The debate about whether stocks are ripe for a pullback will be as much a focus as anything else Tuesday, as investors watch some fresh U.S. economic data and await the next drama out of Europe.
Moody’s one notch downgrade Monday evening of Italy and Portugal and two-notch cut of Spain weighed on the euro after the U.S. market close. Moody’s also put the U.K. and France on credit watch negative, among other actions. Meanwhile, investors await the meeting of euro zone finance ministers Wednesday where they will consider Greece’s austerity package, approved by its Parliament this past weekend.
As many commentators have pointed recently to a high level of bullish sentiment, traders have been focusing on the low 1,350s area on the S&P 500, to see if the market can meaningfully close above it and move higher. The next important area after that would be 1,370, the high for last year. On Monday, the S&P rose 9 to 1,351, while the Dow continued to head towards a psychologically important milestone of 13,000. The Dow finished up 72 at 12,874.
“I think that the market’s due for some sort of a pause/and or pullback here,” said Jeffrey Saut, chief investment strategist at Raymond James. “The S&P is a couple of standard deviations above its 50-day moving average, and you’ve got some seasonality here that’s a little questionable.” February is typically a weak month for stocks and so far this year , the S&P is up 3 percent for the month and 7.5 percent year-to- date.
Saut also said another negative sign for stocks was a report last week showed a big jump in short positions by hedge funds. “The smart money is short $7.4 billion versus various indices as of last Tuesday… That was up from a previous $2.7 billion. That’s one of the largest weekly jumps I’ve ever seen, and it’s the highest short position by the commercial hedges since 2002.”
Another point of concern is that the move in the Dow has not been confirmed by the Dow Transports, which would have been a bullish sign, said Saut. “I think it would be a mistake to get bearish here but I could see a pause, or a little bit of a pullback, but I don’t think it would be anything great because the whole world is underinvested in U.S. equities,” he said.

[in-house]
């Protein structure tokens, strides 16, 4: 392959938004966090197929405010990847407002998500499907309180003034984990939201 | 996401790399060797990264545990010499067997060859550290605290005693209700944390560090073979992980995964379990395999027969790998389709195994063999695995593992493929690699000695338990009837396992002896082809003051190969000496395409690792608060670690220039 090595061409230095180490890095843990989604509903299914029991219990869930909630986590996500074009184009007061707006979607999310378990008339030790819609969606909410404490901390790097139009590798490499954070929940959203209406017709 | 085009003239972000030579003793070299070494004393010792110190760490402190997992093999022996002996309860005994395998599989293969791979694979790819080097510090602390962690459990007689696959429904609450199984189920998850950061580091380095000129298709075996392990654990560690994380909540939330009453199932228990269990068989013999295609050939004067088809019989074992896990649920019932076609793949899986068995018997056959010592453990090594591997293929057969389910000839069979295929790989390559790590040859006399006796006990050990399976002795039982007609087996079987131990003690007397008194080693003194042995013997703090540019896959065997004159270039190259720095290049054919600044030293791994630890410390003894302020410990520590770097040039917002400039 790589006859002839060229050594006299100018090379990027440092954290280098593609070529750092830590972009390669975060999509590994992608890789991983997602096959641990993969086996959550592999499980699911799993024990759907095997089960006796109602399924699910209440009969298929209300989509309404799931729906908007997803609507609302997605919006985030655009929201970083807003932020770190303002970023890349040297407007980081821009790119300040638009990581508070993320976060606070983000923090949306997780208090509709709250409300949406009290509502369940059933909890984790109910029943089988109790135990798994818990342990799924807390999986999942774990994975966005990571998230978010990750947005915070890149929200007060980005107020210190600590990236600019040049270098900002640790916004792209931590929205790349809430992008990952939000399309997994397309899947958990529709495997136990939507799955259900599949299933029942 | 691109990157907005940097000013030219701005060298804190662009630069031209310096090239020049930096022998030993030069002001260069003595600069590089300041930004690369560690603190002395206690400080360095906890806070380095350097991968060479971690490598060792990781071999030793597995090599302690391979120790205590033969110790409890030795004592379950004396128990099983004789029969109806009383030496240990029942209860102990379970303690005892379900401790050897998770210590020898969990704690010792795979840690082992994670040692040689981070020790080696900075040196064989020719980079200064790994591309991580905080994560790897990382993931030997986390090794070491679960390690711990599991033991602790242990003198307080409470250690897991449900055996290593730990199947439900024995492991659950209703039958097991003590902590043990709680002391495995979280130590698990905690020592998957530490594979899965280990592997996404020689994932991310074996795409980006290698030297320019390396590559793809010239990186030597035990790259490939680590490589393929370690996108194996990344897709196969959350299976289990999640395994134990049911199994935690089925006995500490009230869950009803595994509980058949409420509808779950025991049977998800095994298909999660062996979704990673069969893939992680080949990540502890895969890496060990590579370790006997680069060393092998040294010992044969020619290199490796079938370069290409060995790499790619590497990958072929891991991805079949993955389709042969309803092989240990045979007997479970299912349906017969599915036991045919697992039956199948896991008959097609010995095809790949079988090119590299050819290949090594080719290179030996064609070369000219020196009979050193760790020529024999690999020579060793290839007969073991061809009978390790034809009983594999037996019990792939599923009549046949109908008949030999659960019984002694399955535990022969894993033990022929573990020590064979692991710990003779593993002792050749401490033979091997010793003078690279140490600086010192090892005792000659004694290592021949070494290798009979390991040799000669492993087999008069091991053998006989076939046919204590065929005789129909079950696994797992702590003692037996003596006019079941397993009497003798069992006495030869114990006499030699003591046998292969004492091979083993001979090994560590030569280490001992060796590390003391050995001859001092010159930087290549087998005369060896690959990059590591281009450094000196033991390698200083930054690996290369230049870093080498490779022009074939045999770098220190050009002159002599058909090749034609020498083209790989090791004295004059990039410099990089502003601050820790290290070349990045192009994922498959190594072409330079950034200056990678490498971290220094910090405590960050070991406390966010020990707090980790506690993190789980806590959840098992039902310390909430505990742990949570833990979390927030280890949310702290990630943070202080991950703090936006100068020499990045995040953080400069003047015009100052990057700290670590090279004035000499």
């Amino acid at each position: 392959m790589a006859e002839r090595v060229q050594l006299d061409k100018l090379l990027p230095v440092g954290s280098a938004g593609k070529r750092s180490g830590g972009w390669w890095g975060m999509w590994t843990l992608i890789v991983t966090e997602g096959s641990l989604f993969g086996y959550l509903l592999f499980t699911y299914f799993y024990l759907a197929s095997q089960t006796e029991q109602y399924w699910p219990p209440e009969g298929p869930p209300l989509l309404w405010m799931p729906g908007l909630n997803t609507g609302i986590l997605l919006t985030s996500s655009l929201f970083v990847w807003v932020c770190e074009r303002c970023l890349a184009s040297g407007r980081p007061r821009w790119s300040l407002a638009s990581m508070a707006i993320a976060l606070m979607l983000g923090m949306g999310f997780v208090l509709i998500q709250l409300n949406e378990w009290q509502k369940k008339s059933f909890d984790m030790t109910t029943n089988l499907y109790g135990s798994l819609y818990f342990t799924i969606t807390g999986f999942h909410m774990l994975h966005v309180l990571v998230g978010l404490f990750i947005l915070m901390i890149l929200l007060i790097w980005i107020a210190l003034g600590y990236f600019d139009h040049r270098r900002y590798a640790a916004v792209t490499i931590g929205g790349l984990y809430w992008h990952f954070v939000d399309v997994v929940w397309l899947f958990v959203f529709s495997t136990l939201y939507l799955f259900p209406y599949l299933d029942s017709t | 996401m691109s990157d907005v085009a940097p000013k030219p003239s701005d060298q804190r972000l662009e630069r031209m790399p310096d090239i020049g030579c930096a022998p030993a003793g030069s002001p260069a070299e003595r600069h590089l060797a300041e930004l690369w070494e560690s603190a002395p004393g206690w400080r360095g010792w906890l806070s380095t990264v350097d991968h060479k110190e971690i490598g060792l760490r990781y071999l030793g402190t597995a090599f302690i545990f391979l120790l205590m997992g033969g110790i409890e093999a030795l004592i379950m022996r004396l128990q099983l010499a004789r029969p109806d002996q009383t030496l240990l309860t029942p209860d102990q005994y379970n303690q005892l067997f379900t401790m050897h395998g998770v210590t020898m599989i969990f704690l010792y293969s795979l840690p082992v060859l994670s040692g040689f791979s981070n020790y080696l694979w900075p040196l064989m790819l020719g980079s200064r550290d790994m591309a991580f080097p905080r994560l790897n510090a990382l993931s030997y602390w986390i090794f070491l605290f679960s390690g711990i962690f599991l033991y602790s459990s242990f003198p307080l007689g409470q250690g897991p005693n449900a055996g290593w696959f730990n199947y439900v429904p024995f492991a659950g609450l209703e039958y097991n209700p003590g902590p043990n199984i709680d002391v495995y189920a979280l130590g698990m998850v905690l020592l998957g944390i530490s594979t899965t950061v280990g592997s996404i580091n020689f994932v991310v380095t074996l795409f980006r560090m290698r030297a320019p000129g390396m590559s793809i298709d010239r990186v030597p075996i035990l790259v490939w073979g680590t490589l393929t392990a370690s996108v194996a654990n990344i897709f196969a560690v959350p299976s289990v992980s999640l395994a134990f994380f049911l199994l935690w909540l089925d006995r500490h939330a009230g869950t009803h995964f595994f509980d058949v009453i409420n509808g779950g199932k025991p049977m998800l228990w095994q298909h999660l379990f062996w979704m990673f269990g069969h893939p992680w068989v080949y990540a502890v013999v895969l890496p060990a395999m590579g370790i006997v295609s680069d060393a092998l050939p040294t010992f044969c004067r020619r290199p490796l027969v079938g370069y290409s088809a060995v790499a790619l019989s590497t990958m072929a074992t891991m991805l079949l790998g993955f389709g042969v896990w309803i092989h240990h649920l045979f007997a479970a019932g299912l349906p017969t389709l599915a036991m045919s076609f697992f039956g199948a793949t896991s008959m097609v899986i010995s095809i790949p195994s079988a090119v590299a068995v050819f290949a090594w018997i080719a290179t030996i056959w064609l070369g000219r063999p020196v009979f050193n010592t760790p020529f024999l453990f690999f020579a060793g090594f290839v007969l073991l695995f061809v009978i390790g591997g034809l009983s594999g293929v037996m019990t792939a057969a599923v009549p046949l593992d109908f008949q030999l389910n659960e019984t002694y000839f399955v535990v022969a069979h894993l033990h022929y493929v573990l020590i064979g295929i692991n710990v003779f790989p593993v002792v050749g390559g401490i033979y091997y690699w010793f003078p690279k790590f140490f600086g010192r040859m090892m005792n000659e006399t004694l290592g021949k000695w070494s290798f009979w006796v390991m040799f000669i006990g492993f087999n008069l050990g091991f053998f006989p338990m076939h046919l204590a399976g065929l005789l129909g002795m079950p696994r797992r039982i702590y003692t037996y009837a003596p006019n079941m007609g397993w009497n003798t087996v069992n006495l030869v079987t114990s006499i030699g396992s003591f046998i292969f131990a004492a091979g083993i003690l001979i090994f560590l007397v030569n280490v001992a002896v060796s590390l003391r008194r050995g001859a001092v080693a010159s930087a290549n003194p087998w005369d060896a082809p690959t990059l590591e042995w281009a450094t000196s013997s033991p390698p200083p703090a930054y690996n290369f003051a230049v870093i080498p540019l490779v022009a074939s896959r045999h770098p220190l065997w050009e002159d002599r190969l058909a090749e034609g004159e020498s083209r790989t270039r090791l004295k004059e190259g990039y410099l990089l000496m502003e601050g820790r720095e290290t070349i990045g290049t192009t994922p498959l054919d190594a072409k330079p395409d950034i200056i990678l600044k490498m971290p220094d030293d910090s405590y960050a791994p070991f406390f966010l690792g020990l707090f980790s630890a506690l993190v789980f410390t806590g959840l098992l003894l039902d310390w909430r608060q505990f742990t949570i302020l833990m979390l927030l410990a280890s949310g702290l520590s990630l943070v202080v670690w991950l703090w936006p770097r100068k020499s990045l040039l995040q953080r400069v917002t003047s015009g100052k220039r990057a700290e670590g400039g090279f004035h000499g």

Trim Tabs reports that corporate stock buybacks during this past earnings season averaged $1.7 billion a day, the lowest level in an earning season since October, November, 2010. “The slowdown in buybacks is worrisome because our research shows buyback volume is highly correlated with stock prices. In addition, corporate insiders have become huge net sellers of shares as earnings seasons blackouts have lifted,” Trim Tabs noted. It also pointed out that the insiders have sold $2.3 billion in February, 15.5 times the $145 million they have bought.
However, Jeffrey Kleintop, chief market strategist at LPL Financial, points out, in a note ,that one positive is that the worst earnings season in years actually still beat some diminished expectations. Earnings growth was about 8 percent for the fourth quarter. Kleintop said a positive is also that companies are spending some of their cash on dividend increases.
“Investors had priced into the stock market a decline in earnings in 2012 (valuations started the year in line with where they were last at the end of 1990, during a recession when earnings fell 20 percent over the following six months) and are now realizing that earnings are instead likely to post modest growth in 2012,” he wrote. Analysts’ earnings expectations for the year are now at 8 percent, revised down from 13 percent at the end of last year.
U.S. data Tuesday includes retail sales and import prices at 8:30 a.m. and business inventories at 10 a.m. The NFIB small business survey is released at 7:30 a.m. There are also a few earnings reports, including Avon Products, MarshandMcLennan, TransCanada, Goodyear Tire, and Zipcar ahead of the opening bell. Metlife, Zynga and Weight Watchers report after the market close.
A technical glitch at NYMEX shut down electronic energy trading for about an hour, resulting in Nymex canceling all traders that were in progress. The shutdown sent trades to the open outcry pits, which normally does about 5 percent of volume.
“You saw a little panic buying in Brent crude because people were trying to hedge themselves,” said John Kilduff of Again Capital. Brent crude, a reflection of international oil prices, trades on ICE. West Texas Intermediate trades on Nymex. The outage affected crude, heating oil and gasoline.
WTI crossed the important $100 threshold and finished at $100.91, up more than 2 percent on the day, on the positive view that Greece would get its aid package but also on concerns that Iran was behind attacks on Israeli diplomats' cars in Georgia and India.
What Else to Watch
President Obama meets with Chinese Vice President Xi Jinping, expected to be China’s next president. Xi visits Washington Tuesday and the Midwest and California later in the week.
Philadelphia Fed President Charles Plosser speaks at 8:45 a.m. on the economic forecast, and Atlanta Fed President Dennis Lockhart speaks at 5:40 p.m. on the economic outlook.
Treasury Secretary Tim Geithner speaks at 10 a.m. EST on the budget, introduced by President Obama Monday.
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